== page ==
Tuesday, August 16, 2011
The Booth at the End
Last weekend I discovered the web series The Booth at the End. Only five episodes were made, shown exclusively on HuluPlus this summer. As I watched episodes one through four, I wished the series went on forever, but when I heard the final line of episode five, I realized, no, the story ends perfectly right where it stops.
Apparently the show counts as science fiction, but only in the way that Stephen King short stories or certain Twilight Zone episodes count as science fiction. The series is really more of a character study (articles about it call it a psychological thriller). I like that one HuluPlus user (HuluPlus is the only place you can see it-correction: you can see it on regular Hulu.com, but not if you're in certain countries) called it the most boring show he'd ever seen. I am fascinated by the show, but to appreciate it you do have to be satisfied with a single location and a bunch of two-person conversations. My only complaint about it is that its many shots of pie and sandwiches make me crave diner food.
The central question of the narrative is "How far would you go to get what you want?" People come to a man who sits in the booth on the end, in a small diner. They want something that has proven impossible to achieve in their lives (it often involves the well-being of someone they care about or the attainment of a certain kind of experience). This man provides them their greatest wish in return for a task that he gives them. As they go through the steps of completing the task, their dream starts to come true.
What's interesting is that not all the tasks are unpleasant. Some are difficult for ethical reasons, but some are just difficult (such as, to befriend someone with agoraphobia and get him to go outside). There also, at first, seems to be no point or greater design to these tasks. Each is simply the price for what you want. It's painful yet engrossing to watch the characters constantly weigh the challenges of their task against how badly they want their desire. Often the tasks require them to stretch their beliefs about right and wrong and they seem to be asking themselves, "Is this worth it? How about now? How about now?"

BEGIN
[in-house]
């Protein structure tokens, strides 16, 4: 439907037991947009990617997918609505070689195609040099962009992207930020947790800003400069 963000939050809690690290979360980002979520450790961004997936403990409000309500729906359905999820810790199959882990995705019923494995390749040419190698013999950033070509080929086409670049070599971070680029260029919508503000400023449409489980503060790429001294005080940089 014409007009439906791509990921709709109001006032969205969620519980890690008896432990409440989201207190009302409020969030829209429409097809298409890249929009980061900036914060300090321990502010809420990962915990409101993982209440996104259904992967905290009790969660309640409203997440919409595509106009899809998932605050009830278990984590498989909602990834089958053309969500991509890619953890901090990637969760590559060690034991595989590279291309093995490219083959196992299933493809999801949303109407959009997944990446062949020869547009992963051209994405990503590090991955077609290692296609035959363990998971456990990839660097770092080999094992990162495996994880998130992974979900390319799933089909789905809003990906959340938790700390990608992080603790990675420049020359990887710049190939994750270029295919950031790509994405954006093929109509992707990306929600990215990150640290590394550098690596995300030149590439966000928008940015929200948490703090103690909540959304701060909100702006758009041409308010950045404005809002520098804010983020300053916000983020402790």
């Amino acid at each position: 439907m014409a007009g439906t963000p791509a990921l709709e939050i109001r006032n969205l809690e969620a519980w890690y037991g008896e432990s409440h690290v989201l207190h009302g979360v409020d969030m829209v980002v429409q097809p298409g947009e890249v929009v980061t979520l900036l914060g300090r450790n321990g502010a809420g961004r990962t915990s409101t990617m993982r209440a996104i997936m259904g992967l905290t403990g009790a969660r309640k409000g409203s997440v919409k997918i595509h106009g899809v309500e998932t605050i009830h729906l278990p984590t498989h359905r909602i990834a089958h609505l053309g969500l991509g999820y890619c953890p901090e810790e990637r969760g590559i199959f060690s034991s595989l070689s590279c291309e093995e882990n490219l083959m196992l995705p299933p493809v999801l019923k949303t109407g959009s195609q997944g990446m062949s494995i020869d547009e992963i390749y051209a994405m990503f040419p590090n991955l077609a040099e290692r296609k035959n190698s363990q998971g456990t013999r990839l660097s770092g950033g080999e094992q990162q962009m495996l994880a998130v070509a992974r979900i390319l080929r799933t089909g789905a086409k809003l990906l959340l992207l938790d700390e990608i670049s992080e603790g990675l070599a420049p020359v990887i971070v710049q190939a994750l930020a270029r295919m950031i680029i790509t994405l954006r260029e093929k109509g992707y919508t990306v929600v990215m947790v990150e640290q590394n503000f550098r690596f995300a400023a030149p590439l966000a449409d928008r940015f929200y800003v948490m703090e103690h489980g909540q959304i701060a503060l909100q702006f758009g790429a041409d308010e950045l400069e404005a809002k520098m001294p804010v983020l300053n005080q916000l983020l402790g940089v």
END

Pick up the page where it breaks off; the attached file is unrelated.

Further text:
The science fiction aspect of the show is the way this mysterious, nameless man can work such magic in people's lives. That part is never explained, but I don't think it's important. The Booth at the End gets its suspense from the slow reshuffling of people's ethics and the always present question in the viewer's mind: are they really going to do that? If this is the kind of series we get when an Internet entertainment provider creates original programming with no budget, then let them never have enough for a haircut.